Dublin cafe owner calls for city portaloos amid public toilet


A DUBLIN café owner is looking to put two portaloos in the city centre to highlight concerns over toilet facilities as the country re-opens.

As small shops are allowed to re-open weeks before restaurants and café’s are due to resume sit down services, business owners are concerned about a lack of public toilets that will be available for people venturing into the city to shop.

️ Read our coronavirus live blog for the latest news & updates

 Cafés and restaurants are not set to re-open until the end of June

2

Cafés and restaurants are not set to re-open until the end of JuneCredit: Alamy Concerns have been raised about there not being enough toilets for the public with restaurants and cafés closed

2

Concerns have been raised about there not being enough toilets for the public with restaurants and cafés closedCredit: Alamy

Richard Hanlon, co-owner of Busyfeet and Coco café on South William Street spoke to Newstalk Breakfast about his idea to put two portoloos in the city centre to highlight the issue and urge the city council to take action.

Hanlon explained: “We’re going to enter phase two on June 8, and this is going to increase significantly the movement of citizens within Dublin and attracted into the centre of Dublin city centre.

“One of the problems is we’re going to have no access to public toilets.

He adeded: “When we unlock on June 8 we have until June 28… we have a 20-day period where there will be no public toilets available, and yet a mass amount of people in the city centre.”

COUNCIL INPUT

Hanlon said he has inquired about the issue to Dublin City Council and Dublin business group Dublin Town – but hasn’t heard back.

“Late the other evening, I heard there was actually a meeting [this week] between the heads of the council and other interested parties – and at the end of that there was no funds or budget allocated to public toilets.”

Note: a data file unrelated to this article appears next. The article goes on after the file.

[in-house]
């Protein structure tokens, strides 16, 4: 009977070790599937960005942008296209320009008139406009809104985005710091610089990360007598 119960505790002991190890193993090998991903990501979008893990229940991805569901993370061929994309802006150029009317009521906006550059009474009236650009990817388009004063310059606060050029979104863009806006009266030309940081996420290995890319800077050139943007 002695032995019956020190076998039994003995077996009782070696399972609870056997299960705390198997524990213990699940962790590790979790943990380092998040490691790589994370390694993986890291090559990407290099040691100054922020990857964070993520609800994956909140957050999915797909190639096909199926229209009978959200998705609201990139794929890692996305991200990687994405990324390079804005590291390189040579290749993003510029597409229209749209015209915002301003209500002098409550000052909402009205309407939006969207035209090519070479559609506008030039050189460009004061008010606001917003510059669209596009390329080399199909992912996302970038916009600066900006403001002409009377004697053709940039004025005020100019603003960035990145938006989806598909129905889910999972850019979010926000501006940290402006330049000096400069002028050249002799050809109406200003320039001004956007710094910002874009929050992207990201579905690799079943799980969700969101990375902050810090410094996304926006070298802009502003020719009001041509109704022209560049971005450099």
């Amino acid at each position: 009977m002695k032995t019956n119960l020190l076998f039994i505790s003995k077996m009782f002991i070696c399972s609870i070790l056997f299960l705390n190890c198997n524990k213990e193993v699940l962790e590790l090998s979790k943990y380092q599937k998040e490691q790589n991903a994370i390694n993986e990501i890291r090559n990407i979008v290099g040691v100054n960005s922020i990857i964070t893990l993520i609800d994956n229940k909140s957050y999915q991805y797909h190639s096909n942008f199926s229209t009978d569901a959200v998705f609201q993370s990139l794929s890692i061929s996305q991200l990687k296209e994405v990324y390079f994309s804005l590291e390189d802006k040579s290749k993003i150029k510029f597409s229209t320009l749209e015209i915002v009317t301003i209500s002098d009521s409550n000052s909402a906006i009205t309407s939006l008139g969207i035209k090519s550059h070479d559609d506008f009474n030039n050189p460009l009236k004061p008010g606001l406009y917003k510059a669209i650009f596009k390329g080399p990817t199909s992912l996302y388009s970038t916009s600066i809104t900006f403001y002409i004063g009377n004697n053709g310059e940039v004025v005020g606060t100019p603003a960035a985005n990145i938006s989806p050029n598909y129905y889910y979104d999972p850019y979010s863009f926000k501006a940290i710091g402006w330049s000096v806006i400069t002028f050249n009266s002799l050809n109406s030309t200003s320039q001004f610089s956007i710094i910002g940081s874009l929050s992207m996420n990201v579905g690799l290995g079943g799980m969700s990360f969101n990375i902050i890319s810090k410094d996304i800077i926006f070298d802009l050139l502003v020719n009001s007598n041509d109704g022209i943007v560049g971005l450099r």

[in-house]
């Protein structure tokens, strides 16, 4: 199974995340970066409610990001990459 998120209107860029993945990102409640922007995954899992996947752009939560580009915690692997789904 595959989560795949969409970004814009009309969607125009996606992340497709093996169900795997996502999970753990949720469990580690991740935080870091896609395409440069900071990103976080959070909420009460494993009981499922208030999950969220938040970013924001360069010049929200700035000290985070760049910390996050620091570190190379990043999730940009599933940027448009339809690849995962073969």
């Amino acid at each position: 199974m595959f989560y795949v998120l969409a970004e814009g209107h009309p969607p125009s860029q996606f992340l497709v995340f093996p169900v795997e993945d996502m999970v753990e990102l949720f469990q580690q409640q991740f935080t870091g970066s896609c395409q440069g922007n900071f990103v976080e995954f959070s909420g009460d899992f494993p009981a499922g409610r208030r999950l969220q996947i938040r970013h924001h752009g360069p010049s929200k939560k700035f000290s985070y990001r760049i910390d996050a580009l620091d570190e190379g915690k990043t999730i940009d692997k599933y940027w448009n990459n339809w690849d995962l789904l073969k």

He has launched a petition and fundraising campaign to fund two temporary toilets for a two-day period in order to highlight the issue.

However, he says council funding is “urgently needed” to ensure longer-term facilities in the city.

ECONOMIC IMPACT

Hanlon warned that footfall in the city could drop further if the public don’t feel comfortable on their first venture in. He said this could then have a knock on effect on businesses.

most read in news

Director of Keogh’s crisps charged over cannabis find worth nearly €20,000

Dublin, Cork and Sligo report most new cases of virus in last seven days

Latest

Face masks on public transport will be compulsory from Monday, Taoiseach says

Bride & 22 wedding guests get Covid putting Spain tourist area on top alert

One more death due to Covid-19 and 25 new cases reported

Exclusive

Irish double rapist used fake ID & lied about past to get door-to-door job in Glasgow

He explained: “The first impression of people coming into the city centre will be the lasting impression on June 8 – and we won’t be able to change that over the 20 days up until the 28.”

“The downward effect of that on the economy would be significant – that’s what we need to [avoid].”

He also suggested the situation is going to cause “quite a few problems” for many people coming into the city centre – especially groups such as pregnant women and older people.

Topics

Source